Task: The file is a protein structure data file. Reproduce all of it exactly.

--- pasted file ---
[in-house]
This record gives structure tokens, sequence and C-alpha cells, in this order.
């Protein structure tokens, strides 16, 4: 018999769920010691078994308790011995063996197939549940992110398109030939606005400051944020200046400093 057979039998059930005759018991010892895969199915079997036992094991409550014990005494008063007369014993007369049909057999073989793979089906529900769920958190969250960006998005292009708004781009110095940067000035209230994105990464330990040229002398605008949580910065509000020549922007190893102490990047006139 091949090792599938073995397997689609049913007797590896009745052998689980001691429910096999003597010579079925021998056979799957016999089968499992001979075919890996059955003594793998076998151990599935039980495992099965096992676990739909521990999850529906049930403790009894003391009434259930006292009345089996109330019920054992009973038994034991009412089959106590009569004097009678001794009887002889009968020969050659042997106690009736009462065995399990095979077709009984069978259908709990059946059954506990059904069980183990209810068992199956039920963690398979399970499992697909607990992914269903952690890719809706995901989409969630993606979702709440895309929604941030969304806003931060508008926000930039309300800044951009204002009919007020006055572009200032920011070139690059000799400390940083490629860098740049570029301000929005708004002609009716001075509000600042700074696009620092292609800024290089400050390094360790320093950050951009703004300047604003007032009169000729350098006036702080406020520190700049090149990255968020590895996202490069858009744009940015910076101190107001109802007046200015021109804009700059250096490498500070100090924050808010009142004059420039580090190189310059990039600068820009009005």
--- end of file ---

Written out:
[in-house]
This record gives structure tokens, sequence and C-alpha cells, in this order.
């Protein structure tokens, strides 16, 4: 018999769920010691078994308790011995063996197939549940992110398109030939606005400051944020200046400093 057979039998059930005759018991010892895969199915079997036992094991409550014990005494008063007369014993007369049909057999073989793979089906529900769920958190969250960006998005292009708004781009110095940067000035209230994105990464330990040229002398605008949580910065509000020549922007190893102490990047006139 091949090792599938073995397997689609049913007797590896009745052998689980001691429910096999003597010579079925021998056979799957016999089968499992001979075919890996059955003594793998076998151990599935039980495992099965096992676990739909521990999850529906049930403790009894003391009434259930006292009345089996109330019920054992009973038994034991009412089959106590009569004097009678001794009887002889009968020969050659042997106690009736009462065995399990095979077709009984069978259908709990059946059954506990059904069980183990209810068992199956039920963690398979399970499992697909607990992914269903952690890719809706995901989409969630993606979702709440895309929604941030969304806003931060508008926000930039309300800044951009204002009919007020006055572009200032920011070139690059000799400390940083490629860098740049570029301000929005708004002609009716001075509000600042700074696009620092292609800024290089400050390094360790320093950050951009703004300047604003007032009169000729350098006036702080406020520190700049090149990255968020590895996202490069858009744009940015910076101190107001109802007046200015021109804009700059250096490498500070100090924050808010009142004059420039580090190189310059990039600068820009009005």